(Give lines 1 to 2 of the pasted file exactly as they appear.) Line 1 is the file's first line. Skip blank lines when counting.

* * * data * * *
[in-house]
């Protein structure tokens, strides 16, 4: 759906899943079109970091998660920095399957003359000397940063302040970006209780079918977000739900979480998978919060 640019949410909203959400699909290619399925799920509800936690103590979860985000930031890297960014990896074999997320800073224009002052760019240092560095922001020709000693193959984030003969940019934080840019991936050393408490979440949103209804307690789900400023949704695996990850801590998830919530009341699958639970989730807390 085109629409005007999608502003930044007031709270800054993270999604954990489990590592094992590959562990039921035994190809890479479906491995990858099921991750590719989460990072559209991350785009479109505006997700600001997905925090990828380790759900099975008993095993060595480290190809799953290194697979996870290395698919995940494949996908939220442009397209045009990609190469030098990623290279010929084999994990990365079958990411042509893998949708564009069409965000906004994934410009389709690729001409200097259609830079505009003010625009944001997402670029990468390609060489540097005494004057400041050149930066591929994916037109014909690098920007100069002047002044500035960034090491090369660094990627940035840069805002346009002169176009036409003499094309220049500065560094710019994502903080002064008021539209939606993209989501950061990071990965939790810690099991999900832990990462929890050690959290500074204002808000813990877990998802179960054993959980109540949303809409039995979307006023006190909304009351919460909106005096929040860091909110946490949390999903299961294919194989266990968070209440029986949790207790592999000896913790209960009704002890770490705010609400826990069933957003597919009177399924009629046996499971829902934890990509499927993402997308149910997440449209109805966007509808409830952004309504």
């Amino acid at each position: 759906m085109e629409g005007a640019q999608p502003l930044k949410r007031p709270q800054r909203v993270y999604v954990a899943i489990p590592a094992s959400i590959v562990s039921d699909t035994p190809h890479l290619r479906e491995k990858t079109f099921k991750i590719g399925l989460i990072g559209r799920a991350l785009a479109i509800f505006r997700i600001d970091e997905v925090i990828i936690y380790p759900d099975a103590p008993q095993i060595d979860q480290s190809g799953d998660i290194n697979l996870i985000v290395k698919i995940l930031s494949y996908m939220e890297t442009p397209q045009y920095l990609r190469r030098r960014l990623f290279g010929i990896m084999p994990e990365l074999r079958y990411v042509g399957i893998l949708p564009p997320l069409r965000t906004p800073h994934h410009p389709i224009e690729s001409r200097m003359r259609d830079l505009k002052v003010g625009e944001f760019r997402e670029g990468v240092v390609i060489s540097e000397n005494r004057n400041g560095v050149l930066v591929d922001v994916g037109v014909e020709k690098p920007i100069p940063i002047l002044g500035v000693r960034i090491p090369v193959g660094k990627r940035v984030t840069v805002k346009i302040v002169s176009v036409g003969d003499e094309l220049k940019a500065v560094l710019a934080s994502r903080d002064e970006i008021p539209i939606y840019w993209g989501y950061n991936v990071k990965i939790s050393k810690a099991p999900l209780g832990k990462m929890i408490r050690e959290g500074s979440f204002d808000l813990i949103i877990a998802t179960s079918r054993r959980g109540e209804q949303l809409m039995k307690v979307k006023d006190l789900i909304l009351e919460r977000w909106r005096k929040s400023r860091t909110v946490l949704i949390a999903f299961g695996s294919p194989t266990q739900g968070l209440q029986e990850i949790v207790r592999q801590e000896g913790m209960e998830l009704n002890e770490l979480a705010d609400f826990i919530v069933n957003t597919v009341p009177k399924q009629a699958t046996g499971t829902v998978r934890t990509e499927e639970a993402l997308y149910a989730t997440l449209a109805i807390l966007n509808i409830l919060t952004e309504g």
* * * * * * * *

[in-house]
């Protein structure tokens, strides 16, 4: 759906899943079109970091998660920095399957003359000397940063302040970006209780079918977000739900979480998978919060 640019949410909203959400699909290619399925799920509800936690103590979860985000930031890297960014990896074999997320800073224009002052760019240092560095922001020709000693193959984030003969940019934080840019991936050393408490979440949103209804307690789900400023949704695996990850801590998830919530009341699958639970989730807390 085109629409005007999608502003930044007031709270800054993270999604954990489990590592094992590959562990039921035994190809890479479906491995990858099921991750590719989460990072559209991350785009479109505006997700600001997905925090990828380790759900099975008993095993060595480290190809799953290194697979996870290395698919995940494949996908939220442009397209045009990609190469030098990623290279010929084999994990990365079958990411042509893998949708564009069409965000906004994934410009389709690729001409200097259609830079505009003010625009944001997402670029990468390609060489540097005494004057400041050149930066591929994916037109014909690098920007100069002047002044500035960034090491090369660094990627940035840069805002346009002169176009036409003499094309220049500065560094710019994502903080002064008021539209939606993209989501950061990071990965939790810690099991999900832990990462929890050690959290500074204002808000813990877990998802179960054993959980109540949303809409039995979307006023006190909304009351919460909106005096929040860091909110946490949390999903299961294919194989266990968070209440029986949790207790592999000896913790209960009704002890770490705010609400826990069933957003597919009177399924009629046996499971829902934890990509499927993402997308149910997440449209109805966007509808409830952004309504």